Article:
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Heat pump uptake slower than expected

  • March 19, 2024
  • 2 min read
Heat pump uptake slower than expected

Uptake of heat pumps to replace boilers is running at half the rate of its expected levels. The public spending watchdog has called for every household to be engaged by the government in the move to clean heating. A report from the National Audit Office (NAO) said that assumptions on consumer demand for heat pumps were optimistic. Heat pumps use electricity to draw heat from the ground, air, or water to heat buildings.

It also questioned public awareness regarding the availability of grants for boiler upgrades that would help make the transition easier from oil and gas-powered boilers amid the ongoing fight against climate change. The home energy sector is responsible for nearly a fifth of the nation’s overall greenhouse gas emissions at 18%.

The NAO said that just 18,900 of the clean heating units were installed under the grant scheme between May 2022 and December 2023. This is less than half the up to 50,000 that was expected by that point.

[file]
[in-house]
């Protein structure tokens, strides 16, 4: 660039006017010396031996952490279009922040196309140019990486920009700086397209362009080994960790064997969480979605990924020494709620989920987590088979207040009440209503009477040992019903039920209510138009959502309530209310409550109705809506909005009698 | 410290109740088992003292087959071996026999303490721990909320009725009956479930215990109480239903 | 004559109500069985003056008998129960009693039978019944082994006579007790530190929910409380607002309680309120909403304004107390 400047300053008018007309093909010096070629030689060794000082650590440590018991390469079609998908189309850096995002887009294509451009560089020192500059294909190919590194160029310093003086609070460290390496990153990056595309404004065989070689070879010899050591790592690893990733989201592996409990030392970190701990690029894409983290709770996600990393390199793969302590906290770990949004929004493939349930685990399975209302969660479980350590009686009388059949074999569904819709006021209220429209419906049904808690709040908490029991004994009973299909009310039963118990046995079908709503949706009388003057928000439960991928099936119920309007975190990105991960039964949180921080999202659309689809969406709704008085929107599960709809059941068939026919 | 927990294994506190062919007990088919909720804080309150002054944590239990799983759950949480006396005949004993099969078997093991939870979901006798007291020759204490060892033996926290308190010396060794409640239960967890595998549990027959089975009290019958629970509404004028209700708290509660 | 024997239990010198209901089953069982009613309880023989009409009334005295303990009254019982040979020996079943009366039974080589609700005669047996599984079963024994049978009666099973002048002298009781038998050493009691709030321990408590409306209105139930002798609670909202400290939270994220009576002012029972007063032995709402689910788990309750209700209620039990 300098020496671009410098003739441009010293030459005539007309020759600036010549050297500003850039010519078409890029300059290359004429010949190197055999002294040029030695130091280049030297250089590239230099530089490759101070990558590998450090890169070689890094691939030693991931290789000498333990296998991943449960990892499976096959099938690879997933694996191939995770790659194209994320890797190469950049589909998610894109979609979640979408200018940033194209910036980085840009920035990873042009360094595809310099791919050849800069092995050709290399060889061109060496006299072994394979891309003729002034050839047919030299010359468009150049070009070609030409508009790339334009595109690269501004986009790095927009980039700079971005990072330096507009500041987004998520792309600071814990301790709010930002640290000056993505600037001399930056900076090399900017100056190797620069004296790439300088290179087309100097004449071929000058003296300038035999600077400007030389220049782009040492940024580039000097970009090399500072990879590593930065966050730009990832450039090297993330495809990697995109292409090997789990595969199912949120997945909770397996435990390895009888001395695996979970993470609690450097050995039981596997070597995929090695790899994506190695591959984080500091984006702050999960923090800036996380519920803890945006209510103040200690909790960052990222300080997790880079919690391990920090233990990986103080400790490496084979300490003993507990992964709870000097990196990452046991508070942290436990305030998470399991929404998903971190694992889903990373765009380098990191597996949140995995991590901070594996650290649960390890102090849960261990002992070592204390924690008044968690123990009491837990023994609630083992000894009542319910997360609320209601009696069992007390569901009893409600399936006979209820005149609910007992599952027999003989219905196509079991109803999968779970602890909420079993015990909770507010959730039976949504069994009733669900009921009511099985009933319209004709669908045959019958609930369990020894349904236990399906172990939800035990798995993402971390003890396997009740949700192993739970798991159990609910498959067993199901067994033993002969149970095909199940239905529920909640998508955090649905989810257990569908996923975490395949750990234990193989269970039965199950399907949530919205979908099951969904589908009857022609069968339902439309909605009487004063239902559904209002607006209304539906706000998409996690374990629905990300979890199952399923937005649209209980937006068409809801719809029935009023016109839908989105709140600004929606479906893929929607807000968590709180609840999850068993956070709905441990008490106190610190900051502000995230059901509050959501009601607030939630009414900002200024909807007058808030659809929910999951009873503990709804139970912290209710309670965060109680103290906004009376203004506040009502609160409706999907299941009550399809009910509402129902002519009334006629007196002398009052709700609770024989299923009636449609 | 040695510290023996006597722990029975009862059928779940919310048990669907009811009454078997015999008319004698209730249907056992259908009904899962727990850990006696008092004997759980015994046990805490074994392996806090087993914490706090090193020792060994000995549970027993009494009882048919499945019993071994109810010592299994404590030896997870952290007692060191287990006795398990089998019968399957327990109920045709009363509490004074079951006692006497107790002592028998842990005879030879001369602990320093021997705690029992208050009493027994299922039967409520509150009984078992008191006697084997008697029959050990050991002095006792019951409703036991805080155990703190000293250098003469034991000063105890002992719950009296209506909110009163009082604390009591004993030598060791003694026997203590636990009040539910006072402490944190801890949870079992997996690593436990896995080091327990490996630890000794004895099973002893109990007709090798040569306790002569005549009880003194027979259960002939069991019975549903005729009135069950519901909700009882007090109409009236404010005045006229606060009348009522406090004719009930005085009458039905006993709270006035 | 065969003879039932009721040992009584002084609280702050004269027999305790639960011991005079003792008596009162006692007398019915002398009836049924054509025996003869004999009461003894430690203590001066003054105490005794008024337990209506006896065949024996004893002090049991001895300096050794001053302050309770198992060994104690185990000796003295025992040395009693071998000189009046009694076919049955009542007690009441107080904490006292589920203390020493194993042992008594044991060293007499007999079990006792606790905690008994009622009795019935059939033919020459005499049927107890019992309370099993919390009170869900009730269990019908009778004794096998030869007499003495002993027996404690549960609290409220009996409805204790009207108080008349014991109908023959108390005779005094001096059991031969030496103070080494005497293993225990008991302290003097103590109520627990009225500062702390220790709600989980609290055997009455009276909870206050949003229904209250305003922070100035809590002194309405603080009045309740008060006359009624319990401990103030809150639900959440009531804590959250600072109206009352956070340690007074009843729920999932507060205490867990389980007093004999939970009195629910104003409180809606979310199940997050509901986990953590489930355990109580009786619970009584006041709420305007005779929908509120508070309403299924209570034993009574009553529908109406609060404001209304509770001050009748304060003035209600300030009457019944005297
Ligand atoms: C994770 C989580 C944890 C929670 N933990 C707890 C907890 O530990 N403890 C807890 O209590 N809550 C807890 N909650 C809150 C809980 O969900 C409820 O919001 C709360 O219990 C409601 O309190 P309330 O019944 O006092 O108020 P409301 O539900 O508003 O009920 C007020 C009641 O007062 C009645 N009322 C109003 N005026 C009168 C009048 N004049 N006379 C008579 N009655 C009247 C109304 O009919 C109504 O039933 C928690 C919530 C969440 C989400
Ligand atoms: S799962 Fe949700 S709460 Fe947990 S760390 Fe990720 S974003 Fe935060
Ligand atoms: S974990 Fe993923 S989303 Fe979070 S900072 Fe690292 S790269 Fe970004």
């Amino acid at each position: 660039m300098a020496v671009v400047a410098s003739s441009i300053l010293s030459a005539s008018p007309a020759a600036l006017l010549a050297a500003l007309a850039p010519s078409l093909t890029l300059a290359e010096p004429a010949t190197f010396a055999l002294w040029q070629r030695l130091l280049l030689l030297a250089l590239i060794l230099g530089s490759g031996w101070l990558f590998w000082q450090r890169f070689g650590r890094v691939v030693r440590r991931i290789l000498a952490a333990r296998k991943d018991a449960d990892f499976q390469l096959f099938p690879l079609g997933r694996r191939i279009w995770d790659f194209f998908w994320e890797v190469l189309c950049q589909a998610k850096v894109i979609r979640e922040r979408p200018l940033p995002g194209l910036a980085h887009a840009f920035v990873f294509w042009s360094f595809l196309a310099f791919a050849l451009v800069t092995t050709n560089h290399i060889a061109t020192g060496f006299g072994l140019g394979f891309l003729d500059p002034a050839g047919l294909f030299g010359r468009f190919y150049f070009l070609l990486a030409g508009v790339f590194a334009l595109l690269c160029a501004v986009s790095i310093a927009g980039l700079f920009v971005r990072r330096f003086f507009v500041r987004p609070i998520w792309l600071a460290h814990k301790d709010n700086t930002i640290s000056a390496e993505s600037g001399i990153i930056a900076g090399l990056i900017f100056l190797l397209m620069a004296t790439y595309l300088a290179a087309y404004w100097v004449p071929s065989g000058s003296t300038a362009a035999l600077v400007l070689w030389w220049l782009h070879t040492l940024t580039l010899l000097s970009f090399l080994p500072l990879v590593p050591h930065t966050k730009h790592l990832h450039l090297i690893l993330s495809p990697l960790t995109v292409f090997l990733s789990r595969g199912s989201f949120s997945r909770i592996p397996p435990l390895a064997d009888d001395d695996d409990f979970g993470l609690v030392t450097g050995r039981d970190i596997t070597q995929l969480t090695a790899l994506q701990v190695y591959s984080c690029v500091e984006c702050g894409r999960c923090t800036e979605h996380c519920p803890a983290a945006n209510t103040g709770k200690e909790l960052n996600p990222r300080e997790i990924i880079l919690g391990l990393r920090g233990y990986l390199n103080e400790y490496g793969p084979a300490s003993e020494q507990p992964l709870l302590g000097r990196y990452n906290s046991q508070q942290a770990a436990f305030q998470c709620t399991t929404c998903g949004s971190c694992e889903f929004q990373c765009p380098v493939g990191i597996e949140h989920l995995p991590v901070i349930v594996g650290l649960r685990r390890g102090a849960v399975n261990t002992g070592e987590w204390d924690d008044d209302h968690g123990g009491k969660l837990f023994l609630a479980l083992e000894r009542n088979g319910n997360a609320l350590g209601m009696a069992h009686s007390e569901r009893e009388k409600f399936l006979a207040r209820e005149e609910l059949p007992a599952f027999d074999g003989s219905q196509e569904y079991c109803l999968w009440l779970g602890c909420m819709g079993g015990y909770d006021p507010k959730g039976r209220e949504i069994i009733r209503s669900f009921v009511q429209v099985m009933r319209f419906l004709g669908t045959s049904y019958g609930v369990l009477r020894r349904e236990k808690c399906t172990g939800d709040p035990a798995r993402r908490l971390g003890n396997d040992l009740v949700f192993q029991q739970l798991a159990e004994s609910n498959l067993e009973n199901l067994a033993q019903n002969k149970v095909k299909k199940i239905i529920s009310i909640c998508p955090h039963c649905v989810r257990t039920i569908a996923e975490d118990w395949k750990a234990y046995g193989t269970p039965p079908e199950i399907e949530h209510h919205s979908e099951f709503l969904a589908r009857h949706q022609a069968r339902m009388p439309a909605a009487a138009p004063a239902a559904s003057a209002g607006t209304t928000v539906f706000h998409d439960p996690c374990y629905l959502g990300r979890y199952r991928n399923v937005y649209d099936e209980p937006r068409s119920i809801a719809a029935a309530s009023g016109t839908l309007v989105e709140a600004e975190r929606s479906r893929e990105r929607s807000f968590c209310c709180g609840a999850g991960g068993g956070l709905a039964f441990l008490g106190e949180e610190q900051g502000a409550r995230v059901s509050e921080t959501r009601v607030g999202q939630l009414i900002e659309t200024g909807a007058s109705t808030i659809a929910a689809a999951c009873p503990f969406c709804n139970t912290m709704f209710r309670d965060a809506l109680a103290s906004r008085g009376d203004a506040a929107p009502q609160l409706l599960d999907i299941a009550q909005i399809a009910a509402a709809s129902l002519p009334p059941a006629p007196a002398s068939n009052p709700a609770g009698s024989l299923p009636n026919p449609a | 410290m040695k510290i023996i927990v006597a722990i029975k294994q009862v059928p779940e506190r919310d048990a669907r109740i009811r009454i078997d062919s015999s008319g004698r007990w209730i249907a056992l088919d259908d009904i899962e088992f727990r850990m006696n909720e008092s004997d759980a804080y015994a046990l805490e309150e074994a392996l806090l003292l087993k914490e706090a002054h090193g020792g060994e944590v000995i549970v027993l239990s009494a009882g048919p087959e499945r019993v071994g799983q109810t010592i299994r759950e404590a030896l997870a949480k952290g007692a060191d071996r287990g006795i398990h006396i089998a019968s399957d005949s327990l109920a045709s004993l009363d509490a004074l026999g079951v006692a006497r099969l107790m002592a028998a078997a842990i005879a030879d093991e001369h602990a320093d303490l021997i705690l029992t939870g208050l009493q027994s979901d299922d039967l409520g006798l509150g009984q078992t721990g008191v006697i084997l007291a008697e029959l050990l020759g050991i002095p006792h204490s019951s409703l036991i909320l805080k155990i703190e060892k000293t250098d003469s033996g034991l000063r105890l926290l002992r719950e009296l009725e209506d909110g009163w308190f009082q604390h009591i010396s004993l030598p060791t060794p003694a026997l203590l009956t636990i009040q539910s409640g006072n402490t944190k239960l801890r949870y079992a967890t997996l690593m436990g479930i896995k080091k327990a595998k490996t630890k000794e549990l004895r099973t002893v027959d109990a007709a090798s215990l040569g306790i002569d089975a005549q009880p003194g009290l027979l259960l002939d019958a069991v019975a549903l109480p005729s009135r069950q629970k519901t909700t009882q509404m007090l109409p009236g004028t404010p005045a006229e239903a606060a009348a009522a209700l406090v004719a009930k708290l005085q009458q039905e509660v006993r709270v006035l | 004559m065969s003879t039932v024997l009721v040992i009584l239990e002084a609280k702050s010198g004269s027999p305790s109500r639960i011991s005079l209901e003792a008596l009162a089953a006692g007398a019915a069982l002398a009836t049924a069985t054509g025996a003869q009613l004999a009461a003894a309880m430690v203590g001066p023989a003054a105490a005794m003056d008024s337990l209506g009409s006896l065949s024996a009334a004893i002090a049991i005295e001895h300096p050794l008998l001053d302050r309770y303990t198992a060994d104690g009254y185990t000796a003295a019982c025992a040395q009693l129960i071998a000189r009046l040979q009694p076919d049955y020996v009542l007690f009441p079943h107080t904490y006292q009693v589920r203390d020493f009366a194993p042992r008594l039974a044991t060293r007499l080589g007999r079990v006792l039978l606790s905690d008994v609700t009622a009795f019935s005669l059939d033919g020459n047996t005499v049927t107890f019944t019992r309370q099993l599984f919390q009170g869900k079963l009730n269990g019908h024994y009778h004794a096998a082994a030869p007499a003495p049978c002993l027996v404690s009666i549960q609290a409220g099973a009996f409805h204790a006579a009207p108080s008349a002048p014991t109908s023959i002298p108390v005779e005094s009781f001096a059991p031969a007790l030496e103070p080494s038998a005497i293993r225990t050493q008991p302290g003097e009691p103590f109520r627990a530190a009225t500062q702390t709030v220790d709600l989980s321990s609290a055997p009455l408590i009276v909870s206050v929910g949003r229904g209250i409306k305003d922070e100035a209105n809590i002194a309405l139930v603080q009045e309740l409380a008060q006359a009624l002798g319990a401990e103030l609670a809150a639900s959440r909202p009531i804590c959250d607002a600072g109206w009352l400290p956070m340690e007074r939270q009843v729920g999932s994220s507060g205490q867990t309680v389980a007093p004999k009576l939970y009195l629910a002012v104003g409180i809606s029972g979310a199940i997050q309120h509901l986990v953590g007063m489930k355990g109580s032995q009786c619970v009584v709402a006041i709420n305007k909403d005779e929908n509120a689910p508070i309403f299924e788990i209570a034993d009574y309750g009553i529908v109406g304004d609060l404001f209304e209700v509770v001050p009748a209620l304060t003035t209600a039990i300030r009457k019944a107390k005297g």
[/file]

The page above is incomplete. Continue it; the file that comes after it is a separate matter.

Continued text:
Since the grant was increased from £5,000 to £7,500 in September, the number of heat pumps installed in homes had gone up, the NAO added. But its study also reflected doubts over whether this increase would be sustained in the future. It identified two hurdles to increased installation with poor awareness being among them. Cost was the other factor. Despite aid from the grant, heat pumps continue to be expensive, costing as much as four times the price of gas boilers despite the greater efficiency they offer.

The government hopes to install 600,000 a year by 2028 and Sky News reports on divisions among ministers in the Department for Energy Security and Net Zero (DESNZ). A mechanism to punish boiler manufacturers who fail to meet electric heat pump sales has led to an clash that saw companies raising their prices to offset potential fines for missed targets.

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